“One of the main reasons that I would like to recognize her as an outstanding Yukonian is because of her willingness to jump up at the drop of a hat to go catch a lost or stray animal, no matter the weather or time of day, in Yukon and surrounding areas, which she happens to be pretty darn good at,” an email from Sims read. “She is regularly called, texted, and messaged through Facebook when a dog has been spotted and needs to be caught. The catching part is what she is very good at.”
Hegener said the use of social media to find lost pets is probably the most important.
“It is amazing, especially because you can educate through the pages too. A lot of people don’t know how to look for a lost pet. The first thing is microchipping and where you can get microchipping cheap because not everyone wants to go through a vet. They’re normally pricy,” she said. “We try to get as much information on the pages out to make it easier to get your dog reunited in case it ever gets lost.”
Hegener also volunteered at Yukon’s shelter after moving here to walk dogs and cleanup after the ice storm and things of that nature.
She said she’s been rescuing animals her whole life.
“I just love animals. I have my own animals and I could not imagine how it feels losing one,” Hegener said. “I don’t know, maybe I just have a touch for them. The other day there was a German Shepherd running around in Yukon for two days. People know me by now—they tag me in every post and luckily it was in my area and I had time so I just went after it and I caught her. It took me a while after gaining her trust and getting her to the side roads because she was on the highway.
Hegener said it’s important when trying to catch a dog to never chase them and avoid looking them in the eyes.
“Chasing it is the worst thing to do. Just patience,” she said.
She also said that every dog is different.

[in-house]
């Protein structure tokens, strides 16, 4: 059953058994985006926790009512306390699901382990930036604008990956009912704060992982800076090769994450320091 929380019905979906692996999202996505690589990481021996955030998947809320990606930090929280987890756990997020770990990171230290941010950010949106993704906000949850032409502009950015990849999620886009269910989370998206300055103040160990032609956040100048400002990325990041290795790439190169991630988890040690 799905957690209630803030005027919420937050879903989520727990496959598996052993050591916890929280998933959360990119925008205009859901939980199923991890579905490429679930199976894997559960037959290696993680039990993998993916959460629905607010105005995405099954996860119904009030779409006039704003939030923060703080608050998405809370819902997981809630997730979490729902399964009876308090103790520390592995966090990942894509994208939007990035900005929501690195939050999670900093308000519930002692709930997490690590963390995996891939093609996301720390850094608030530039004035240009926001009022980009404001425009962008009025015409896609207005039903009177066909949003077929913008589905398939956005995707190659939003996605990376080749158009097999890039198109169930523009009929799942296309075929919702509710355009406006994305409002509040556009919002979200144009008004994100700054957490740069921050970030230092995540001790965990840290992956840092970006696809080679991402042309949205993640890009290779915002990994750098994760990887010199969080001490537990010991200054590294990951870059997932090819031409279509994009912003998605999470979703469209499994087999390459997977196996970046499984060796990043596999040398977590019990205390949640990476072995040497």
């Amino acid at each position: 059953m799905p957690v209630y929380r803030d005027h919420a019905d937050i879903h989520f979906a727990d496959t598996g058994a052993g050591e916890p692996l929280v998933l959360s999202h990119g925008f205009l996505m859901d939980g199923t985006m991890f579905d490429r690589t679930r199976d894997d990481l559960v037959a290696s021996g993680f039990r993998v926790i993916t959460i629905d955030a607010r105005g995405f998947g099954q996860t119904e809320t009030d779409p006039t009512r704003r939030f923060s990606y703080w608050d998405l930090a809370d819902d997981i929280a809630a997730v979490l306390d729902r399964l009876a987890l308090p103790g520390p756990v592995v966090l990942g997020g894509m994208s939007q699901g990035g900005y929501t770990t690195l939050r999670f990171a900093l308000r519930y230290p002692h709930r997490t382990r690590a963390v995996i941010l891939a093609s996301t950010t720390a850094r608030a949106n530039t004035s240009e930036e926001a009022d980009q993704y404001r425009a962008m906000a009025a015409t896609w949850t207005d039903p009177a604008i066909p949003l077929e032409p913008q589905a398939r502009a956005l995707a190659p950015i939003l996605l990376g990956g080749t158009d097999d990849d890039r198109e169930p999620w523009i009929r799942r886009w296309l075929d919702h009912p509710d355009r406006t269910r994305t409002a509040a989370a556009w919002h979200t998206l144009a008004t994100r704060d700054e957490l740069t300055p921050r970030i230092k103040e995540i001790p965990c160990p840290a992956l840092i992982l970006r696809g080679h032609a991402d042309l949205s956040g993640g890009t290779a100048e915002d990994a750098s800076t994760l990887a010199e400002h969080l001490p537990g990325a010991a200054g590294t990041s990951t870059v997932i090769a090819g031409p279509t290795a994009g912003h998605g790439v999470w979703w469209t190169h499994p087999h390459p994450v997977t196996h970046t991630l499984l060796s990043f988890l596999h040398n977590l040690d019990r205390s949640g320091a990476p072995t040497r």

“You have to try to read the dog,” Hegener said. “If it’s a younger dog, it might react to you wanting to play with him. An older one is more food driven. It depends. An injured dog you have to be very careful because that dog might bite you. It’s so different.”
Hegener said she does it just because she loves do it.
“It’s the most rewarding thing there is,” she said. “Seeing an animal finally going home and finally be able to relax and be themselves.”
In Germany, they’re all no-kill shelters, Hegener said. People also have to pay annual taxes on their dogs in Germany.
“People are more cautious to have multiple pets because they cost money,” she added. “[Germany] spays and neuters. We’re very big in spay and neuter. That’s what I would like to change here. I would like to see Yukon changes to a mandatory spay and neuter and I would try to get rid of all these backyard breeders using dogs as a source of income.”
Hegener also said she tries to encourage people to adopt a pet instead of shopping for one, always.
Other than rescuing animals, Hegener said she loves photographer and just being in nature. She described her perfect day as just taking photos outside in nature with dogs around.